Feature film Downton Abbey concludes the hugely successful TV period drama which, across six seasons, followed the lives of the aristocratic Crawley family and their domestic help. Created by Jullian Fellows, the film is based in 1927, one year after the show’s final episode, bringing with it the exciting announcement of a royal visit to Downton from King George V and Queen Mary.
Framestore supported the film’s shoot and post-production, with Kyle McCulloch, VFX supervisor, and Ken Dailey, senior producer, leading the team.
Following Framestore’s work crafting post-war Britain for the BAFTA-nominated Darkest Hour, Framestore was approached to work directly with the film’s director, Michael Engler, to help ground the historical accuracy of the film. Much of the original cast and crew returned, with an ambitious screenplay that required the new addition of a VFX department, “although it was important that we had a light footprint,” explains McCulloch, “I want people to see the credits and be surprised that there are visual effects in it.”
The supporting VFX on over 170 shots ranged from cleanups, seamless set transitions to extensive environment builds and augmentation.
Transporting the audience to an idealized interpretation of 1920s Britain required careful work on the structures of buildings including the Abbey (Highclere Castle), Buckingham Palace and Lacock village, a national trust village in the Cotswolds which was used as a location for Downton’s village. Using the available photogrammetry and captured footage, the artists set to work restoring the period, adding layers of dirt and removing contemporary details to existing historical buildings.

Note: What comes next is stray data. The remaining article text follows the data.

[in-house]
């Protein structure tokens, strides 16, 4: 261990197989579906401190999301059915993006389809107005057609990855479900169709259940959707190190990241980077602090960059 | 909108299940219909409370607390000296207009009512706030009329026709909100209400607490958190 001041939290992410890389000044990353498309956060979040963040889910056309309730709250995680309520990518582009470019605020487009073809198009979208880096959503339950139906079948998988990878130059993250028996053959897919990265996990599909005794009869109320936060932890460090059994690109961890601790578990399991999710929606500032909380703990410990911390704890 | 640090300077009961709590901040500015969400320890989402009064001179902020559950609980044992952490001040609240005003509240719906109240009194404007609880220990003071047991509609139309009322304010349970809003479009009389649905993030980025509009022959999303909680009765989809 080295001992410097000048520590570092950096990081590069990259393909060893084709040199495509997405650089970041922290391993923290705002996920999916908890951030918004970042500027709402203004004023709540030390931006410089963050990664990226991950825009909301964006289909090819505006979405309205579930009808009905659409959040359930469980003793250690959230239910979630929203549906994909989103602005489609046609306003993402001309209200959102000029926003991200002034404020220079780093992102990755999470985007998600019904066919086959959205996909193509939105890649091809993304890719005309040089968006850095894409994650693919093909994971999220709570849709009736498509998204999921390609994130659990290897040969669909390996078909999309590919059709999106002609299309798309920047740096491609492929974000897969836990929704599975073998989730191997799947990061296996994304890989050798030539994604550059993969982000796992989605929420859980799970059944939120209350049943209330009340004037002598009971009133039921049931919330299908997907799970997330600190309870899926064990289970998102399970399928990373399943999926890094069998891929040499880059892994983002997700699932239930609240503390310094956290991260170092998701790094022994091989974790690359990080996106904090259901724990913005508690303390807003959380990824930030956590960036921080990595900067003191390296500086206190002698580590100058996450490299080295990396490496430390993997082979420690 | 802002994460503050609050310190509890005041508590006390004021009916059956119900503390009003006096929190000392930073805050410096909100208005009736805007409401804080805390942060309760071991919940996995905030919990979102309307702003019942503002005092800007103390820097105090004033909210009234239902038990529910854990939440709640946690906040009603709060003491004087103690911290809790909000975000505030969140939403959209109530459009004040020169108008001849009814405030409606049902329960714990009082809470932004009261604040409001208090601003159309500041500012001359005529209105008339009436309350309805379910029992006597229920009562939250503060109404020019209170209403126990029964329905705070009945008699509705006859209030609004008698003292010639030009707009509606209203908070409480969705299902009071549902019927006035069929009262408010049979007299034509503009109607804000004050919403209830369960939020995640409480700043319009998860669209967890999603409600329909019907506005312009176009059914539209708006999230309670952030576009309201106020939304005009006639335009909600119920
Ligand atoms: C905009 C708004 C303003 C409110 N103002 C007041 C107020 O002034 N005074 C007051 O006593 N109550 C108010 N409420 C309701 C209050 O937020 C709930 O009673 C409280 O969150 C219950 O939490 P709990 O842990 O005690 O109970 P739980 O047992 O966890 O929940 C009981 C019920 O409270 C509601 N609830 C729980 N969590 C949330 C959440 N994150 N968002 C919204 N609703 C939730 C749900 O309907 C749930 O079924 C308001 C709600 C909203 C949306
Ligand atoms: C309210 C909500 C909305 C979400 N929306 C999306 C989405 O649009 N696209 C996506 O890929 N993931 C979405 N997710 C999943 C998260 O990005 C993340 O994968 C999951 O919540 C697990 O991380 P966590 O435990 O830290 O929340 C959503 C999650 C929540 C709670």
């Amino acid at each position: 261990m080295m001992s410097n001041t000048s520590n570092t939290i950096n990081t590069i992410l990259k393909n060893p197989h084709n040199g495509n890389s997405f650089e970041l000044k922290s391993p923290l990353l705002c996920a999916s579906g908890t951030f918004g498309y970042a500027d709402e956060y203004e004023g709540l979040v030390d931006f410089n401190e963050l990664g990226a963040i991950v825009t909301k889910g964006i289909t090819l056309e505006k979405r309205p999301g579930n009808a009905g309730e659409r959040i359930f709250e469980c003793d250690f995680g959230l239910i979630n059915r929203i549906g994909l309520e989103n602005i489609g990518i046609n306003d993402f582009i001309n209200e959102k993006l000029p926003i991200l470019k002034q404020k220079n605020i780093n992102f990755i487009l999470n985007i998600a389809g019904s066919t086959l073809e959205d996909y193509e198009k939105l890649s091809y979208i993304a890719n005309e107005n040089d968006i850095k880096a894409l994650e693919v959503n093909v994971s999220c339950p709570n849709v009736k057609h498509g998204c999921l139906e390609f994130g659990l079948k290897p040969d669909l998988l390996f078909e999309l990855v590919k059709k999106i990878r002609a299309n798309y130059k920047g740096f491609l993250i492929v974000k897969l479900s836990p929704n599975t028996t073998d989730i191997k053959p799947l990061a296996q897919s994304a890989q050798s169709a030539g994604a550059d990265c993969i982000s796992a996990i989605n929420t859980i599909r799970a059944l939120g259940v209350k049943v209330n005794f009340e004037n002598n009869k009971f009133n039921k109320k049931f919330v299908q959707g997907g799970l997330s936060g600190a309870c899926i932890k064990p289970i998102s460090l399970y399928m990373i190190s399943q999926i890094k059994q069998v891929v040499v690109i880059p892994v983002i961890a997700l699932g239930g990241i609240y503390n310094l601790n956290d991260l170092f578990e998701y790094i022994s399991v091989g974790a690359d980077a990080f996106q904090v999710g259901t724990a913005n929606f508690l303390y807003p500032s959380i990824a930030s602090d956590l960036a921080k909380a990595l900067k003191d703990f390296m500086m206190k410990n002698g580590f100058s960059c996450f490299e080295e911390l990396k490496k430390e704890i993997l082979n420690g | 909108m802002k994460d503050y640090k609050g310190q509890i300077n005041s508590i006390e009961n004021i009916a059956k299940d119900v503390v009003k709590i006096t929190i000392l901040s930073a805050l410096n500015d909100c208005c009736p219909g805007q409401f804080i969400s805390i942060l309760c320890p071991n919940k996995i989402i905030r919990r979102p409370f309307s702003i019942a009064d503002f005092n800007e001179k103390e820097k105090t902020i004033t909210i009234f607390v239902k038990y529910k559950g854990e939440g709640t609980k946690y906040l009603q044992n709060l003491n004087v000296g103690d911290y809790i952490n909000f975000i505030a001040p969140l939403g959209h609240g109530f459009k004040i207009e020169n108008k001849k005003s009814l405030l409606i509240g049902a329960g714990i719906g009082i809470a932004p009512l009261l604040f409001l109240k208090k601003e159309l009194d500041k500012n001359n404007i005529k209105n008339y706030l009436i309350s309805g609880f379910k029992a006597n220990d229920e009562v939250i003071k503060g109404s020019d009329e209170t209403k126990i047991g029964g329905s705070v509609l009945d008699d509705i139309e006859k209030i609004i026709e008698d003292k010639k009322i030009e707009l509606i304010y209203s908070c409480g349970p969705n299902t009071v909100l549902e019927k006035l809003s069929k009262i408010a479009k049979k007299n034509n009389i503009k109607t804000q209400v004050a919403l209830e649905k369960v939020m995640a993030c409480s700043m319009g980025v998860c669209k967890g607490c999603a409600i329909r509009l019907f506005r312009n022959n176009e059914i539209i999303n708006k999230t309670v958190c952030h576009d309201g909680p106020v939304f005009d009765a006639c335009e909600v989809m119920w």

Having changed so much since the early twentieth century, Kings Cross Station needed a complete rebuild in CG, with digital train carriages, atmospheric smoke and large interior and exterior environment builds.
The team also helped with landscaping the idyllic grounds of the Abbey; replacing the lawn, trees and grass and removing power lines, cars and modern roads. Research was key, with the team collaborating with Production Designer Donal Woods and Historical Advisor Alastair Bruce, who came equipped with look books and photographs from the era.
“A huge amount of the work was in the detail,” explains McCulloch. “We questioned everything, looking at the street surfaces, the type of asphalt used, down to how the gutters were built. All these tiny elements create the texture of the entire film. Everyone went through it with very fine tooth comb – every single frame.”
In addition, a long shot following the letter from the Royal Household from the exterior of the abbey, through the corridors of the domestic “downstairs” to the aristocratic “upstairs,” was a particular challenge. The scenes based downstairs – including the kitchen – were shot at Shepperton Studios on a set, with the upstairs being captured on location at Highclere Castle. It was important to keep the illusion of the action all being within one large household, requiring Framestore to stitch the two shots together. Says McCulloch, “It was brute force, it was months of work and I challenge anyone to spot where the seam is!”
Downton Abbey was a collaborative and creative project for Framestore’s film team, who enjoyed immersing themselves in history to bring the glamorous world of Downton back to our screens. Says McCulloch, “it was incredibly special working with a group of people who are a tight knit family and understood exactly what they wanted to be making, and be able to support that the whole way through.”